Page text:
Baking in the tropics

When I was working in Laos as a voluntary teacher with the British Voluntary Service Overseas (similar to the US Peace Corps), I had the bright idea of treating a number of friends to a British Christmas dinner. I lived in a town on the Mekong, miles away from the nearest Sainsbury’s, so I pondered how to source my ingredients. Fortunately, the British Embassy was a mere few hundred miles away where occasional treats like Chivas Regal for next to nothing (duty free) were available.

My first challenge was the bird. Not many turkeys around SE Asia, but there was a gaggle of belligerent geese in my compound… No, I opted for help from Yen, one of my students, who promised to get me a goose. I just had to pick it up in town. And there he was on the street corner with the bird. In a basket. Still alive, because that’s how you keep meat fresh in the tropics. Yen got on the back of my trusty Honda 50 with the goose in the basket squeezed between us, occasionally commenting on the people and houses we passed on the way to my house with loud “honks”.

Mike, the other volunteer, and I spent the next hour hotly debating how to dispatch the bird: “With chickens you chop the head off.” “Yes, but then they often run around for a while before dying.“ “I thought you just wrung their necks.” “I’m not even trying, He’d hack me to death before I got a good hold. Anyway, I’ve never done it before, nor have you!” We continued for ages, not wanting to “hurt” the goose, just kill it and eat it…

Our kind, sarong-clad neighbour was the solution, but not before she laughed herself silly at the thought of two grown men who couldn’t slaughter a goose. No, we didn’t watch. She teased us for weeks after.

The Diplomatic Bag proved a godsend for supplies. Normally used for highly confidential messages for embassy staff and secret packages, it was the means by which my mother conveyed to me a jar of mincemeat – the essential sweet filling of mince pies eaten toasted at Christmas, not to be confused with minced meat, which is what Americans call hamburger – and a genuine Marks and Spencer Christmas Pudding (mistakenly referred to as Plum Puddding, it is a mixture of flour, breadcrumbs, butter and a lot of sugar and dried fruit. No plums.)

Mince Pies

While I was a reasonable cook, I had never actually baked anything before, so mince pies were a new venture. I made the pastry one evening to the tried and tested recipe my mother had sent. Our town was subject to frequent power cuts, and that evening was no exception. I had gathered the ingredients on my desk, not having any other available surface, and warded off the voracious ants that appeared from nowhere. I haven’t mentioned I lived in a teak house with the luxury of electricity and mosquito screens in the windows. Insects and even small scorpions nevertheless managed to break or squeeze and enter on a regular basis.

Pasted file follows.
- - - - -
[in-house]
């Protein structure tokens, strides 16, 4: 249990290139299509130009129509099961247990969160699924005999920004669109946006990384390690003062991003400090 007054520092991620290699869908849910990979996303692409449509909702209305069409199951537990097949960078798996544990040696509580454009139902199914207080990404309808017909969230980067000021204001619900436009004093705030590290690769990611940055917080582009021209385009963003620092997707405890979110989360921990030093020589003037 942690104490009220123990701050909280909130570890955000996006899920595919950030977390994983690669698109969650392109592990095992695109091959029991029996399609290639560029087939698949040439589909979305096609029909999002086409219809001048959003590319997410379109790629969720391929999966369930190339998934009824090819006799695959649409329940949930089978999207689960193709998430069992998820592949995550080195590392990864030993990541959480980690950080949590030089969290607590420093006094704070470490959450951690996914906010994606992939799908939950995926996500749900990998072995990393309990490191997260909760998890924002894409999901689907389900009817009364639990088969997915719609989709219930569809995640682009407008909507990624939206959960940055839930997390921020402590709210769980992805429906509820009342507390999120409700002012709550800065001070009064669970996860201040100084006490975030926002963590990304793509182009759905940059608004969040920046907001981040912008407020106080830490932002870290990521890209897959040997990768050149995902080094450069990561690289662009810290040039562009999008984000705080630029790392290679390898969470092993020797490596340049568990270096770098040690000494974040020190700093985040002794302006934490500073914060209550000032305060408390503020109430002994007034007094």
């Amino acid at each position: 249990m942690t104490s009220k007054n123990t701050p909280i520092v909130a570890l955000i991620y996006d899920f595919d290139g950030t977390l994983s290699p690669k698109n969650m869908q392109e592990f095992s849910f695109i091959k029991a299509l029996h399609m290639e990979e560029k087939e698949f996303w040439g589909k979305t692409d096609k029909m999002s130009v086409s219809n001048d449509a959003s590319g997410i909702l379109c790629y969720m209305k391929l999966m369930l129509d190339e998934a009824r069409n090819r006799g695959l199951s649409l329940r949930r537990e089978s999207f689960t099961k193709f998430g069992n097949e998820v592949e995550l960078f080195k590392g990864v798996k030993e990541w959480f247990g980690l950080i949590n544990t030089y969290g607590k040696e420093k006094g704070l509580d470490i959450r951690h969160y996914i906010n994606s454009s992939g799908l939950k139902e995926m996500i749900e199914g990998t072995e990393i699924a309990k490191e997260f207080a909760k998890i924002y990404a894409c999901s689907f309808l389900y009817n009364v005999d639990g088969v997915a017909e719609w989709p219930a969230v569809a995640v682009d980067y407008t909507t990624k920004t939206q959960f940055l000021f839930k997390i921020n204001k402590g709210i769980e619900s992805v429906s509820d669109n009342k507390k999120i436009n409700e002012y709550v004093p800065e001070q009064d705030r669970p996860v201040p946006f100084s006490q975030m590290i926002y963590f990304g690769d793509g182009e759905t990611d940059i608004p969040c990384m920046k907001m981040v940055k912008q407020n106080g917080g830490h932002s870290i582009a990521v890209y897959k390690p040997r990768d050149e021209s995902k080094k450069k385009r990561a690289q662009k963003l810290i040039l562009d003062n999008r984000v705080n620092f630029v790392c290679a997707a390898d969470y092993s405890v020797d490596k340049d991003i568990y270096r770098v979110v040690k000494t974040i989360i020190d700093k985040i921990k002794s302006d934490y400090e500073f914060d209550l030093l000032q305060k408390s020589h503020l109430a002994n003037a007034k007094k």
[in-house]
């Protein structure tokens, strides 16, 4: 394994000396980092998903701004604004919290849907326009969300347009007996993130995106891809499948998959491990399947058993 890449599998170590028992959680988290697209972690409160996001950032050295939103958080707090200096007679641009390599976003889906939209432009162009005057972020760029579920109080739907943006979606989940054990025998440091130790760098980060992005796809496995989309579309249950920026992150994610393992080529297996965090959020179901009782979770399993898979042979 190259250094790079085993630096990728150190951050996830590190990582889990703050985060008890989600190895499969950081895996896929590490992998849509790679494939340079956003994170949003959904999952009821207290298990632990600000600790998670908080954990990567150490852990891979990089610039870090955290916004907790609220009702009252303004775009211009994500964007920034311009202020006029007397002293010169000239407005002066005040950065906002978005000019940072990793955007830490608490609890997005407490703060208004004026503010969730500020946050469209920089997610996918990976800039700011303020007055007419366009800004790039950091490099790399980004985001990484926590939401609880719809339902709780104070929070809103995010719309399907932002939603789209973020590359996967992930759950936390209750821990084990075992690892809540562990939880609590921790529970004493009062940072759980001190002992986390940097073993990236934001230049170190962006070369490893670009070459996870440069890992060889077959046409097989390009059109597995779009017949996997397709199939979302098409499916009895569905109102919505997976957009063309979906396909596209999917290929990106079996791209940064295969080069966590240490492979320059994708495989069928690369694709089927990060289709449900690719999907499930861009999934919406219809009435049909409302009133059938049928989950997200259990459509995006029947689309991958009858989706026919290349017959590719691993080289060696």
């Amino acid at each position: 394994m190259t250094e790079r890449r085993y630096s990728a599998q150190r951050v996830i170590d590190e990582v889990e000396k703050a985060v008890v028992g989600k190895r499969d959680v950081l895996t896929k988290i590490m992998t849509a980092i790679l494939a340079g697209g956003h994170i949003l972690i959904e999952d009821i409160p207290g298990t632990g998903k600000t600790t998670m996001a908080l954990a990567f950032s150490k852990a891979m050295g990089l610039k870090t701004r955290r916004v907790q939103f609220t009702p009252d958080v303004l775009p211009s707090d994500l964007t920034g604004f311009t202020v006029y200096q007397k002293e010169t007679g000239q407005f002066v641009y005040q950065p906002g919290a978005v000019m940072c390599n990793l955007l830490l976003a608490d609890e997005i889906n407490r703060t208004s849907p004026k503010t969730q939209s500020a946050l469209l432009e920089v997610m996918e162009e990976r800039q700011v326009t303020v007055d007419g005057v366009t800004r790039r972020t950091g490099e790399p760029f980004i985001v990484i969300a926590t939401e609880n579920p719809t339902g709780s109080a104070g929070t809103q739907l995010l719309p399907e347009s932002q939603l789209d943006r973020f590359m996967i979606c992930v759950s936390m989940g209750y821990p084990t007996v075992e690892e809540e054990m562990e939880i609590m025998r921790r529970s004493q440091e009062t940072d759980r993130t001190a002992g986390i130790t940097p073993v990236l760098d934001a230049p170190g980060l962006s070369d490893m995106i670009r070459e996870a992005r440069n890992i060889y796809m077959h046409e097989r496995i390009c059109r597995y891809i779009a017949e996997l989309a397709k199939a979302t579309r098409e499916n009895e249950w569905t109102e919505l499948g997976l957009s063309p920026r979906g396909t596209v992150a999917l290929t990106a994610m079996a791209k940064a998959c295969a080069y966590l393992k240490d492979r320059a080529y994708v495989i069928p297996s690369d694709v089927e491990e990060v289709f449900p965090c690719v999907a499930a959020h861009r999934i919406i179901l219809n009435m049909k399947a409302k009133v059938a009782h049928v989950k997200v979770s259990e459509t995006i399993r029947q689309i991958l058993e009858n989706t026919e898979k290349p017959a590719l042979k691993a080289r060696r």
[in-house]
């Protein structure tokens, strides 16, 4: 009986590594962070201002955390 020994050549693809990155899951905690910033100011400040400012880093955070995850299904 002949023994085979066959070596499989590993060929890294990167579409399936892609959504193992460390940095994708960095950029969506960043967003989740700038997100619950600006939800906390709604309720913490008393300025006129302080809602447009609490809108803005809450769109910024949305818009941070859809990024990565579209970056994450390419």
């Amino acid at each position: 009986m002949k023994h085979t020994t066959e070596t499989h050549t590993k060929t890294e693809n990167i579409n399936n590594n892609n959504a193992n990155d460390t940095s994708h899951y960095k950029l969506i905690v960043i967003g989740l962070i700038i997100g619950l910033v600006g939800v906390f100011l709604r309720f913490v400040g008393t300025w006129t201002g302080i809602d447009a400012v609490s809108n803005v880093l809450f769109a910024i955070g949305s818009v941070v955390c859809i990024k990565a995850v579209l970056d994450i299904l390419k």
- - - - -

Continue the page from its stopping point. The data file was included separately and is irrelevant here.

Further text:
I was about to get the pastry going when the lights went out. I continued like a good boy scout by the light of a candle strategically positioned for such “emergencies”. After a while it struck me the dough was a bit runnier than I would expect to make pies. I consulted the recipe in the candlelight again and came to the rapid conclusion that I had used cups instead of tablespoons for the liquid… I was OK at maths at school, so I did a quick calculation and added a pile of flour. And a bit more. Until I could roll it out with a wine bottle (the Chivas Regal was not round enough). Once satisfied I cut out circles of pastry, spooned in mincemeat and topped them off with a pastry cover, pinching the edges together. Quite professional, actually. Baked ‘em next morning.

On Christmas Morning  – that’s the 25th December – I had placed the goose in a neighbour’s oven – we didn’t have such luxury items – and turned to the Xmas Pud. The instructions were very clear. Unambiguous, in fact. “Simmer in a saucepan of water for three hours.” Which I did.

Plum Pudding

After an hour or so there was a dull “Phtoooooooom” from the kitchen, which on inspection was now decorated with dark brown shrapnel/goo. There was pudding everywhere. I had left it in its cellophane wrapping and apparently it had eventually exploded under pressure. (No mention of removing the wrapping on the instructions.) You can imagine how much fun it was cleaning up. Sweet, though.

The goose and veg were a success and a wonderful time was had by all. The mince pies were not quite a fitting substitute to the Christmas Pudding. They were rock hard. But my friends didn’t forget that Christmas in a hurry.


2 thoughts on “Baking in the tropics”

  1. Ah yes, and 50 years and 12 days later, the memories of the goose, the mince pies and the pudding on the wall are as vivid to me as ever. All part, you might say, of introducing our customs and culture to our Lao friends, but with local substitutions as needed. Cheers!

    1. Thank God you can still remember it! At our age… I bet the locals still talk about the falang who couldn’t kill a goose.

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